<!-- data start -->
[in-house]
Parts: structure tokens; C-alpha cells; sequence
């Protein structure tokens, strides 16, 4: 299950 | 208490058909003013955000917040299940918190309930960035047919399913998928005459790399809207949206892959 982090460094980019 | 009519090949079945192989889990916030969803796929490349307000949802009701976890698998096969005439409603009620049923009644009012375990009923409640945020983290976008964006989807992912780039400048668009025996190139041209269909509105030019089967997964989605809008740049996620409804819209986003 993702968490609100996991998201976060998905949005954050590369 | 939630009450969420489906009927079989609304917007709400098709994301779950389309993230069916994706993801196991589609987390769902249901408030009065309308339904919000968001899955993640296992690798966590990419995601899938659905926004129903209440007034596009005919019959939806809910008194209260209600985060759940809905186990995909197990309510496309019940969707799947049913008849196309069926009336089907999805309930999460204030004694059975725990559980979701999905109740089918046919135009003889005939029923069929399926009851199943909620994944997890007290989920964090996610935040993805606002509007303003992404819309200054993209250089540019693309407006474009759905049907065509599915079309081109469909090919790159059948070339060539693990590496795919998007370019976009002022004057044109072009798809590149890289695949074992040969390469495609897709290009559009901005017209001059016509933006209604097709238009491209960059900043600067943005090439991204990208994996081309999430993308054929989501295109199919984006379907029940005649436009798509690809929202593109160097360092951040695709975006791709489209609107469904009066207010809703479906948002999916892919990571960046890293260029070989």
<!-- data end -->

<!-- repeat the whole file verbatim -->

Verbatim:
[in-house]
Parts: structure tokens; C-alpha cells; sequence
């Protein structure tokens, strides 16, 4: 299950 | 208490058909003013955000917040299940918190309930960035047919399913998928005459790399809207949206892959 982090460094980019 | 009519090949079945192989889990916030969803796929490349307000949802009701976890698998096969005439409603009620049923009644009012375990009923409640945020983290976008964006989807992912780039400048668009025996190139041209269909509105030019089967997964989605809008740049996620409804819209986003 993702968490609100996991998201976060998905949005954050590369 | 939630009450969420489906009927079989609304917007709400098709994301779950389309993230069916994706993801196991589609987390769902249901408030009065309308339904919000968001899955993640296992690798966590990419995601899938659905926004129903209440007034596009005919019959939806809910008194209260209600985060759940809905186990995909197990309510496309019940969707799947049913008849196309069926009336089907999805309930999460204030004694059975725990559980979701999905109740089918046919135009003889005939029923069929399926009851199943909620994944997890007290989920964090996610935040993805606002509007303003992404819309200054993209250089540019693309407006474009759905049907065509599915079309081109469909090919790159059948070339060539693990590496795919998007370019976009002022004057044109072009798809590149890289695949074992040969390469495609897709290009559009901005017209001059016509933006209604097709238009491209960059900043600067943005090439991204990208994996081309999430993308054929989501295109199919984006379907029940005649436009798509690809929202593109160097360092951040695709975006791709489209609107469904009066207010809703479906948002999916892919990571960046890293260029070989």